2018-05-28 concepts

Complex systems

Hey all -

+ what I learned or rediscovered recently

* Complex systems

We’re familiar with what normal systems are, which are simply collections of parts whose unified whole can do something that no individual part can do alone. Your phone, for example, is composed of many parts - a CPU and software and sensors - but none of them offer the complete, holistic functionality that your phone does.

Now, with many systems, we can inspect them and see how the parts relate to the whole. If I press down on the horn of a car, I know the car will honk. And I can do that 100 times and it will honk 100 times. This is a predictable, “orderly system.”

But there are many systems out there which are completely unpredictable. If I drop a feather from a building, or release a balloon into the wind, I have no idea where either will end up. Small changes in starting conditions compound as time goes on, creating the appearance of random behavior. In the mathematical sense, these are “chaotic systems.”

Here’s where it gets interesting: there are also systems which exhibit behavior of both orderly and chaotic systems. The stock market, the economy, international politics, technological innovation, natural selection, human behavior and so on - these are all examples of “complex systems.” Chance plays a fundamental role in outcomes, yet we can also spot orderly patterns emerging over time.

Complexity seems to oscillate between order and chaos. Just when we think we’ve identified a pattern or model or theory, the whole thing gets shaken up. Complex systems defy predictable, tractable and concise explanations.

There is no one, single definition of “complex systems”[1], but almost invariably, the study of complex systems concerns the study of networks. Complex systems tend to be tightly interconnected, which means they have a high network density.

Network density is a measure of how many relationships there are in the system. More specifically, it’s the amount of actual relationships in a system, divided by the maximum possible number of relationships in that system (formula: n * (n-1) / 2).

So an orderly system - low network density - may look like this:

While a complex system - high network density - would look like this:

This would describe parts of the economy[2], social media or even the human brain, which are each composed of billions of interconnected parts. But it would not describe something like your car’s horn, which is interfacing at most with a few other parts. By this logic, a system then becomes more complex as it approaches the state of “everything is connected to everything.”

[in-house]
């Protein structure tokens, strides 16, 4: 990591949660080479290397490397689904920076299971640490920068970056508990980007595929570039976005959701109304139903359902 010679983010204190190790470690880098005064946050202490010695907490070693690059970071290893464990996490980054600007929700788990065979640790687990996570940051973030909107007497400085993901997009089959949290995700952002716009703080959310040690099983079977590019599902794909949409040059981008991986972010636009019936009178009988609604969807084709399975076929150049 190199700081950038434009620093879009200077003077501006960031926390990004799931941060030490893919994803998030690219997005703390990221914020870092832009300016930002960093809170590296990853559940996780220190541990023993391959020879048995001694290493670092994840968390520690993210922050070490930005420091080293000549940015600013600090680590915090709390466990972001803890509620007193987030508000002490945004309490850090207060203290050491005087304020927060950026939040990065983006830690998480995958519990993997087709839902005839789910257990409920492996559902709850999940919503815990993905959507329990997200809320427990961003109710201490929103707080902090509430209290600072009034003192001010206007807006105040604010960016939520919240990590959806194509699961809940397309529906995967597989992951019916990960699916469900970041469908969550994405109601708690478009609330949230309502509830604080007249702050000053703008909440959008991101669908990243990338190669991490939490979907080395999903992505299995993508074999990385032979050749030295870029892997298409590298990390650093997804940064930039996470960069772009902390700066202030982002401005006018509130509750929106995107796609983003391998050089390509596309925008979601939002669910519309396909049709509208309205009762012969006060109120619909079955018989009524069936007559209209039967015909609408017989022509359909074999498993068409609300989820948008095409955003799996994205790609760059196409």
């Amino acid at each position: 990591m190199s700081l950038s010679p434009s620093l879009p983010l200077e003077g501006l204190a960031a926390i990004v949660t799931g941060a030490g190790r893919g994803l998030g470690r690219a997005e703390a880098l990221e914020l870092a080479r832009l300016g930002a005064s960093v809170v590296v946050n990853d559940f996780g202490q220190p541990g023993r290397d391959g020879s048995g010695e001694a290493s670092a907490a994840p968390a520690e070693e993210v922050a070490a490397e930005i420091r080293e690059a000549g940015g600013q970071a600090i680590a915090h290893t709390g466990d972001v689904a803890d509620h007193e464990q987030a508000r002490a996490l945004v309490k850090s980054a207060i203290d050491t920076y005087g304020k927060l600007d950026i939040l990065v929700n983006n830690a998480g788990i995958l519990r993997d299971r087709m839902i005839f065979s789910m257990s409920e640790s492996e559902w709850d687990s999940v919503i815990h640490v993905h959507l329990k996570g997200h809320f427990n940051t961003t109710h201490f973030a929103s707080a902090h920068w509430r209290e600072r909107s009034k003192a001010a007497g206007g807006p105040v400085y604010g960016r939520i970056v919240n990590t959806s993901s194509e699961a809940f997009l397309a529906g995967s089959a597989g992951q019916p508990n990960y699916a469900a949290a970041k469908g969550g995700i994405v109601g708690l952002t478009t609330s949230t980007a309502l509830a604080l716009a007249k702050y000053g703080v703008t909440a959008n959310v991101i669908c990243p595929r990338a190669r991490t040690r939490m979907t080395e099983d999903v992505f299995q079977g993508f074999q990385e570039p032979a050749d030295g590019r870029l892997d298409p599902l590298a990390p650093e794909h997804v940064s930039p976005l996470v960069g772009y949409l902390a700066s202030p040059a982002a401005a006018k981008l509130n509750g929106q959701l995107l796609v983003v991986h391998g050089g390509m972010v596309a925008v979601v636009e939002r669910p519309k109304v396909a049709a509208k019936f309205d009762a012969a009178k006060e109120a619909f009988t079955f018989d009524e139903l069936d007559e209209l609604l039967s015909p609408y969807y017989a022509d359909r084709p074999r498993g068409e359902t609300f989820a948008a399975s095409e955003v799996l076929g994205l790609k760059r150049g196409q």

That’s neat and all, but what’s so important about complex systems? Well, they behave entirely differently from normal systems. Suddenly we see:

OK - too much jargon. Each of these merit a deeper review in their own right, and I hope to do that in a future newsletter. But the main thing I want to emphasize is: if we’re dealing with highly networked systems, these phenomena are to be expected.

We should not be surprised when a piece of fake news goes viral, or when a stock market crash avalanches into a full-blown recession. Nor should we be surprised when things don’t work “as expected.” In complex systems, paradoxically, the only thing to expect is the unexpected.

And to the extent that there are complex systems in whatever our field of study is - be it biology or finance or sociology - we should expect these phenomena to be there as well. Complex systems are everywhere - the only question is how complex they are.

+ parting thoughts

The study of complex systems is relatively recent, in part I believe because complex systems are simply more relevant than they were hundreds of years ago. Really since the telecommunications revolution, the world has become much, much more networked. Which also means the world has become much, much more complex.

That means we not only get less predictability over what will happen in the future, but when the unexpected does happen, it is more severe and non-linear in nature. The downside exposure here - in both risk and magnitude - led to the rise of reliability engineering and resilience engineering. How do we keep systems running, and what do we do if they fail?

On the other hand, I think complex systems should work both ways. They should work for us just as much as they work against us. If catastrophe is what happens when complexity goes wrong, then perhaps serendipity is what happens when complex systems go right.

Probably the best essay on complexity working for us was written by Kevin Kelly, who championed the rise of networked systems. He knew that complexity could go right, and if you harnessed that potential, you could have those complex phenomena work for you, not against you. And perhaps most impressively, he wrote that back in 1998.

Thanks for reading,


[1] As Dave P. noted, it’s important to distinguish between complex systems and complicated systems. A “complex system” is a technical term with a certain set of properties, whereas a “complicated system” may be any system which is simply hard to understand.

[2] I write “parts of” because analyzing any system depends on our level of analysis. For example, predicting the temperature of a system is far easier than predicting where any one molecule in that system will be.